July 6, 2012
Small Volcanoes Also Affect Climate
Lawrence LeBlond for redOrbit.com - Your Universe Online
An international team of researchers have found that even small volcanic eruptions can lead to a cooler climate if they coincide with weather systems such as monsoons, which boost aerosols produced by eruptions high into the atmosphere affecting global temperatures.
The research, led by scientists from the University of Saskatchewan in Canada, suggests that the previously held belief that only massively energetic eruptions could inject enough aerosols past the troposphere -- Earth´s closest atmospheric layer -- and up into the stable layers of the stratosphere, is wrong.
Research leader, Adam Bourassa, from the Institute of Space and Atmospheric Studies at U of S, said: “If an aerosol is in the lower atmosphere, it's affected by the weather and it precipitates back down right away.” But, once these aerosols reach the stratosphere, they “can persist for years, and with that kind of a sustained lifetime, it can really have a lasting effect,” he explained.
That effect is the scattering of incoming sunlight and the potential to cool the Earth´s surface, he added.
For their research, the team examined the June 2011 eruption of the Nabro volcano in Eritrea in northeast Africa. Wind carried the volcanic gas and aerosol into the path of the annual Asian summer monsoon. While it was previously assumed that storms could not pierce through the stratospheric layers, they found that volcanic gas and aerosol from the Nabro volcano did in fact make its way into the stratosphere, as was detected by the Canadian Space Agency´s OSIRIS instrument aboard the Swedish satellite Odin.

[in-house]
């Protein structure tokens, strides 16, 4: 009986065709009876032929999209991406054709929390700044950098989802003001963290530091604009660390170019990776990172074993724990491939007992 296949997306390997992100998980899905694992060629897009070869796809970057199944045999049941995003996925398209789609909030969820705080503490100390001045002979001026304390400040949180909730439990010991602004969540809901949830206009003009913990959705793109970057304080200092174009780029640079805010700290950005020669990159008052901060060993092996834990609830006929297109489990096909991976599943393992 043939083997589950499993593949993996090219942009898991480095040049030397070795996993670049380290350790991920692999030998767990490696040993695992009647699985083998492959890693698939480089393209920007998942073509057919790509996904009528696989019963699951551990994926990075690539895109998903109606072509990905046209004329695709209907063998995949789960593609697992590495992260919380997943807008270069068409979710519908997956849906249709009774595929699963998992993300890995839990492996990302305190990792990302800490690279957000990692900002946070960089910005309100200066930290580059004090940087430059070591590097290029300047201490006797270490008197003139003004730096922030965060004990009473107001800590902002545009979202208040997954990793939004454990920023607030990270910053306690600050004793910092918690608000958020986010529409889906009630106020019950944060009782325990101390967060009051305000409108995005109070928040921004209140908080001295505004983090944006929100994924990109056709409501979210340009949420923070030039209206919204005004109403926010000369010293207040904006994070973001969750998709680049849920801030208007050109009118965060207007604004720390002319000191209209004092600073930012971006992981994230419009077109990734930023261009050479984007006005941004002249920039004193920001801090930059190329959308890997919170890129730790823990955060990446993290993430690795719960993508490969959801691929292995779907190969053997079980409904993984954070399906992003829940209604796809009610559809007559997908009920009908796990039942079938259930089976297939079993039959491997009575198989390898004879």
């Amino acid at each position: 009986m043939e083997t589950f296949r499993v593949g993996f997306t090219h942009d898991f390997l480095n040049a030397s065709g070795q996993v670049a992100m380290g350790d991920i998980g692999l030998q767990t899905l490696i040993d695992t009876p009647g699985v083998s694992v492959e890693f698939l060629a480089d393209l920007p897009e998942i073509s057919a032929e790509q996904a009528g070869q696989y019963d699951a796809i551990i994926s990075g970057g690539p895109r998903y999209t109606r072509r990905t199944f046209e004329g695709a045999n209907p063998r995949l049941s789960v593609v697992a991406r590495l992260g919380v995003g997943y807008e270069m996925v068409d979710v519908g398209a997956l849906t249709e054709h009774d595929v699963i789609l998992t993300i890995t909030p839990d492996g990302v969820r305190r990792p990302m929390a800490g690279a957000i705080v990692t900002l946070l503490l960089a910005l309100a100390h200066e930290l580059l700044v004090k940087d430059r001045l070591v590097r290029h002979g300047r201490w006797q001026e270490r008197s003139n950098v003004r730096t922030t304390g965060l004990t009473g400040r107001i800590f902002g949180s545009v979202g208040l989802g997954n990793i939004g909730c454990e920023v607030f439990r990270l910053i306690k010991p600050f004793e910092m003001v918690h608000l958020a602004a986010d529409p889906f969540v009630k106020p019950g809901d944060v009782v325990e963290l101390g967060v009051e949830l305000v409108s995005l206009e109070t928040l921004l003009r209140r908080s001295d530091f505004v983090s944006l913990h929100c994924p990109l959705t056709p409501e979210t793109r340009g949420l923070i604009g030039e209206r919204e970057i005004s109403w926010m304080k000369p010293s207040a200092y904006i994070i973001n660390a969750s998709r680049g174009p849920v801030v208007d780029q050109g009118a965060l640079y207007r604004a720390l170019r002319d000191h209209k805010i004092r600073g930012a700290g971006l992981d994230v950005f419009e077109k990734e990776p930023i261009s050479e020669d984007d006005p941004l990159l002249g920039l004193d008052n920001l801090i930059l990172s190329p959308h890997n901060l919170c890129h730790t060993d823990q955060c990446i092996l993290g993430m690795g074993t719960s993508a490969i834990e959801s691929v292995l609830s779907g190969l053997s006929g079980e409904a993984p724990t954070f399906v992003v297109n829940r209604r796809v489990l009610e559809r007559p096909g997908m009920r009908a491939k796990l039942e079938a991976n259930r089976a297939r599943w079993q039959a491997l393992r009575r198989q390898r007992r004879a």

“There are only a few instruments that can measure stratospheric aerosols, and OSIRIS is one of them,” Bourassa said. “It´s become extremely important for climate studies, because we´ve captured more than a full decade of data. The longer it´s up, the more valuable it becomes.”
The aerosol load produced by the Nabro volcano pushed up through the stratosphere by the monsoon provided OSIRIS with its largest record of stratospheric aerosol in its ten-year run in orbit. Scientists hope that the latest data will help them create more accurate models of climate change.
Funding for this research, which appears in the July 6 issue of the journal Science, was provided by NSERC, the Canadian Space Agency, the US National Science Foundation, with support from the NASA Aura Science Team.